This is the sort of off-hand comment that Becker and Posner make all too often that, in my view, dramatically impairs the value of their blog (and much law and economics scholarship in general): how can you just casually toss out an assertion like that? One of the core critiques of economics as both a positive and a normative analytical system is that it does not consider character, love, joy, peace, morality, fairness, etc., and that it is inherently unsuited to do so. The primary example is in the valuations of human life espoused by leading legal economists. Those L&E types who are notorious for participating in this behavior -- Kip Viscusi is probably the most prominent -- utterly fail to consider whether or not human life can be valued in a litigation context (i.e. a wrongful death suit) with reference to the deceased's relationships, creative effort, love, etc. etc.: they instead value a life solely based on the amount of money the deceased would take in order to incur a risk. See e.g. this article. and this one and (sigh) this one and this one etc.

So how can Becker just baldly assert the ability of economics to take these noneconomic factors into account without any argument or evidence?

I don't plan to comment on the latest round of Becker-Posner posts (on Japan's retirement system) unless something interesting pops up in the discussions: they're not very ambitious. Maybe Leisure Theory wants to do so.

Saturday, June 11, 2005

More on terrorism

First of all I want to commend critcowboy for starting up the Anti Becker-Posner Blog and for allowing me to post here.

The topic I'd like to explore is terrorism. There has been a lot of analysis of its nature, causes, and effects; most recently, both here and at the Becker-Posner Blog, people have been debating whether terrorism is at least partially caused by poverty.

Whether one believes that poverty is a root cause of terrorism, or whether the concept is broadened to include political disenfranchisement and cultural dislocation, there is one point that strikes me as very significant that I haven't seen discussed anywhere.

Why didn't black Americans ever resort to terrorism? In this case we see every factor which has been associated with terrorism in its rawest form:

--A clear-cut and longstanding historical grievance;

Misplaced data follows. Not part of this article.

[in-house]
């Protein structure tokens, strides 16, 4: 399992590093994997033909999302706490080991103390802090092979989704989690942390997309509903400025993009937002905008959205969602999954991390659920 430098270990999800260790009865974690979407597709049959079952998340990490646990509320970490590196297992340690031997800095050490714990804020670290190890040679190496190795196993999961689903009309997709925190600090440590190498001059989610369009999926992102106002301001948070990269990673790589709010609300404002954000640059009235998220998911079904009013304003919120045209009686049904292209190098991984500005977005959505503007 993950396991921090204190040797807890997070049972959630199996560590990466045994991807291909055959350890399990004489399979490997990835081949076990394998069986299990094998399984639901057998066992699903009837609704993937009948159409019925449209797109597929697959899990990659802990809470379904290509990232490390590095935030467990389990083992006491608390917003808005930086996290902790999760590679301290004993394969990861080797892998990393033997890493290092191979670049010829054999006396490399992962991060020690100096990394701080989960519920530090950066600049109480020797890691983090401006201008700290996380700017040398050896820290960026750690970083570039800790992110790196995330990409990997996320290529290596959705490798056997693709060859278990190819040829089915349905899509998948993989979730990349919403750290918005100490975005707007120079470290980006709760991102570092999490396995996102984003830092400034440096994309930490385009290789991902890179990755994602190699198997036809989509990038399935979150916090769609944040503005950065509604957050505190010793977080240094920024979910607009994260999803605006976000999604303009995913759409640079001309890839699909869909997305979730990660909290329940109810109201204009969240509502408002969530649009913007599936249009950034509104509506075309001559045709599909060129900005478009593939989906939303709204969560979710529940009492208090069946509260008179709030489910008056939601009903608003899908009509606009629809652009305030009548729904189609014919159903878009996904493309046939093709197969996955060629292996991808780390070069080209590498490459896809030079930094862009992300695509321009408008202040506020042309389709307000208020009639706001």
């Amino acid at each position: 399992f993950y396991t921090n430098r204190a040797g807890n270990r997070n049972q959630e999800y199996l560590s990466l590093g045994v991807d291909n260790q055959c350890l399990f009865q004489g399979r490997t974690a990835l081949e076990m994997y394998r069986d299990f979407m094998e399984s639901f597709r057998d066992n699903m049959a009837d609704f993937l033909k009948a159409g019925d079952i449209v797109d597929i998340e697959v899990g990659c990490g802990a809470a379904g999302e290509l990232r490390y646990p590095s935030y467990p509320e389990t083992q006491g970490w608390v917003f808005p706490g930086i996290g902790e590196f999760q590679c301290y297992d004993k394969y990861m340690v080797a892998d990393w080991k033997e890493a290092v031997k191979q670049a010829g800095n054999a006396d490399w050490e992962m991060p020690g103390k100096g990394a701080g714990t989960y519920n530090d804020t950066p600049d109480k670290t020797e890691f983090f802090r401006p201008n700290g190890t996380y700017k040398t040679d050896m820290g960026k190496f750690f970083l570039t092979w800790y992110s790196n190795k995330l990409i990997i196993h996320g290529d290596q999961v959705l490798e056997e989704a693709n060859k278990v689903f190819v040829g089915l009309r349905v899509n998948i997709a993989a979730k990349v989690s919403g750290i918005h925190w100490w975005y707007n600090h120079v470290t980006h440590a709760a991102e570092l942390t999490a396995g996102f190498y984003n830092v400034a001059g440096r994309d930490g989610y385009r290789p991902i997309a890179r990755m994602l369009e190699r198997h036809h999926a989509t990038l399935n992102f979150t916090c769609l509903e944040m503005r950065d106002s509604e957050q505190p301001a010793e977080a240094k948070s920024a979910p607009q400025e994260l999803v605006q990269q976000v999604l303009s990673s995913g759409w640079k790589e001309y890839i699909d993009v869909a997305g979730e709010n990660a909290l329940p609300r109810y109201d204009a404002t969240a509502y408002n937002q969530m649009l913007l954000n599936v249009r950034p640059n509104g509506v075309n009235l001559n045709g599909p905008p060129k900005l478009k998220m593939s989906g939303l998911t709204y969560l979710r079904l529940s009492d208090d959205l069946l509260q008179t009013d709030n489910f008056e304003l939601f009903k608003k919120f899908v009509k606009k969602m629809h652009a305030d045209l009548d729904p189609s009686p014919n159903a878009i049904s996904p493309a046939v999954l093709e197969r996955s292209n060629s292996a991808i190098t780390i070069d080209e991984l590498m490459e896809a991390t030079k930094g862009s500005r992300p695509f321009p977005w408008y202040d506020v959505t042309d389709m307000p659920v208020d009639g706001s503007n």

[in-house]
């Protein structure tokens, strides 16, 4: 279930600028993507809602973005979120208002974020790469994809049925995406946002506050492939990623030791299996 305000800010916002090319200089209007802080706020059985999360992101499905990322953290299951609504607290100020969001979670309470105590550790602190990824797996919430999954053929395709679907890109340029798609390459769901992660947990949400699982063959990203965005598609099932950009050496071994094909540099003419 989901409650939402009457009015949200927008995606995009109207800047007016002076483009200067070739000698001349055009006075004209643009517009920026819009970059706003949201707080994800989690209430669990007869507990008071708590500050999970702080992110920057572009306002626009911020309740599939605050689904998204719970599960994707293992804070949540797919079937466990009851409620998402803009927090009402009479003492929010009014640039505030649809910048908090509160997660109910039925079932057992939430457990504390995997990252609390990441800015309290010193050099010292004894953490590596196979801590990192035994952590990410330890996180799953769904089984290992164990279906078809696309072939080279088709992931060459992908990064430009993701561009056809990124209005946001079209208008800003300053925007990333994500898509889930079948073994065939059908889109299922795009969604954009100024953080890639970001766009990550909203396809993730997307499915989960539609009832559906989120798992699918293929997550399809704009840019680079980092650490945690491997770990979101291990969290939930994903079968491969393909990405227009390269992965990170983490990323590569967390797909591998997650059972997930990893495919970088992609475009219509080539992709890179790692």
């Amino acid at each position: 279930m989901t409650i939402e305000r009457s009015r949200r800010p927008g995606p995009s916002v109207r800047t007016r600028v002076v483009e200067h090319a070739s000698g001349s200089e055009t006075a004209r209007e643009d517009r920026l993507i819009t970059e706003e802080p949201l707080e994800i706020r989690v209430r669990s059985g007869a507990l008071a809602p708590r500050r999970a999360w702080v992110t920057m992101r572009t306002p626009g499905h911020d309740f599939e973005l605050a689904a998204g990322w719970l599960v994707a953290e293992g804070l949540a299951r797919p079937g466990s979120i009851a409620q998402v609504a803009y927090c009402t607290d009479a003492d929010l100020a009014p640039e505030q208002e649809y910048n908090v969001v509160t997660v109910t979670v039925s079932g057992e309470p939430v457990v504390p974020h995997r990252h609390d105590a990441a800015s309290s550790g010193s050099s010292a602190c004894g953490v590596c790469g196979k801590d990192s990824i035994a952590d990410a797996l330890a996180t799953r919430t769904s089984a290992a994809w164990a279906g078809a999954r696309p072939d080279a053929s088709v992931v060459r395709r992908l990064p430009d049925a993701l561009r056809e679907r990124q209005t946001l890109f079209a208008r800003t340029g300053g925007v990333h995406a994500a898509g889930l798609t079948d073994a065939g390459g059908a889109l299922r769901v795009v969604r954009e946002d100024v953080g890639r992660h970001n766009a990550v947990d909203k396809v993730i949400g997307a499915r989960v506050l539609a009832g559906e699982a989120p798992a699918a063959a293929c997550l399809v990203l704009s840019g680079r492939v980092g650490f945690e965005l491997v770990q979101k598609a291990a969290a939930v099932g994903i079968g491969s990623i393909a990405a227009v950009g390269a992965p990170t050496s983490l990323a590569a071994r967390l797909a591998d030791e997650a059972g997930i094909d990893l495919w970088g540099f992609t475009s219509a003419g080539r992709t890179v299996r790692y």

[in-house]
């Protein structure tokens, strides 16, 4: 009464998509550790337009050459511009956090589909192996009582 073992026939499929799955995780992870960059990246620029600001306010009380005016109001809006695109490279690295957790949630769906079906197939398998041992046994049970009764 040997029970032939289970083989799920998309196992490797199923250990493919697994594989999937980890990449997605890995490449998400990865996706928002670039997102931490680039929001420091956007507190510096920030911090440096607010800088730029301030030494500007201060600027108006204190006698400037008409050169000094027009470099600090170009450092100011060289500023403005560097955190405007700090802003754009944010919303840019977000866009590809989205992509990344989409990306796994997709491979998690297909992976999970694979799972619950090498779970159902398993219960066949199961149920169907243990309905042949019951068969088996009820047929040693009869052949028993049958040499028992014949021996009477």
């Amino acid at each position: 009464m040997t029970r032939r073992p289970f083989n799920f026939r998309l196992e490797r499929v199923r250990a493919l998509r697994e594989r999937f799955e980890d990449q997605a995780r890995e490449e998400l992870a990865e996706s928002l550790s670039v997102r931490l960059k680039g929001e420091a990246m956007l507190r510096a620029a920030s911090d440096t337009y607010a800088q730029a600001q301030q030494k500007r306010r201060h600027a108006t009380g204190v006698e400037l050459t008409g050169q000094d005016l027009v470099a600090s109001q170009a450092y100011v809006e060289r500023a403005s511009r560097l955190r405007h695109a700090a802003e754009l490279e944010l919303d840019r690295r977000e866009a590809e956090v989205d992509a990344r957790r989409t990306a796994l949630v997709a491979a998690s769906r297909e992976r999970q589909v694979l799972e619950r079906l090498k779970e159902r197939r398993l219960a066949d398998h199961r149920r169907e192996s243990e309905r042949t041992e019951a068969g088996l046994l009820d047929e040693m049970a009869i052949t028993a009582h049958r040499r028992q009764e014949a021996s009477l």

--Poverty in the midst of general prosperity;

--Political disenfranchisement, both institutionalized and informal;

--The disruption of family and cultural ties in the Great Migration to the industrial north.

I would be very interested to hear what anyone had to say about this. I am discounting the Black Panthers and similar groups because I don't think their activities fit any coherent definition of terrorism.

Monday, June 06, 2005

I do respect Judge Posner...

although I disagree with him on almost everything. Particularly for having the class to specially note the existence of this anti-him blog. Of course, this anti-him blog would be much more effective if others would join up... hint... hint...

Response to Various Initial Comments

Retirement and Feeding the Old

Oh lordie, lordie, me. Both Becker and Posner want to repeal ADEA. Posner also wants to give out competence tests, which would be a good idea, except he wants to exempt incompetent young people for reasons that totally escape me.

Lets start with the ADEA.

How, pray tell, does ADEA for non-life-tenured employees give rise to widespread incompetence, as Becker seems to imply (by coupling a suggestion to repeal the ADEA with an argument that permitting the market to have fixed retirement ages can permit exceptions to be made for the competent)? Firing someone for demonstrated incompetence is not unlawful age discrimination. (Of course, if Becker did not intend to imply that ADEA increases incompetence among non-life-tenured employees, the question then becomes what imaginable harm does the ADEA do?)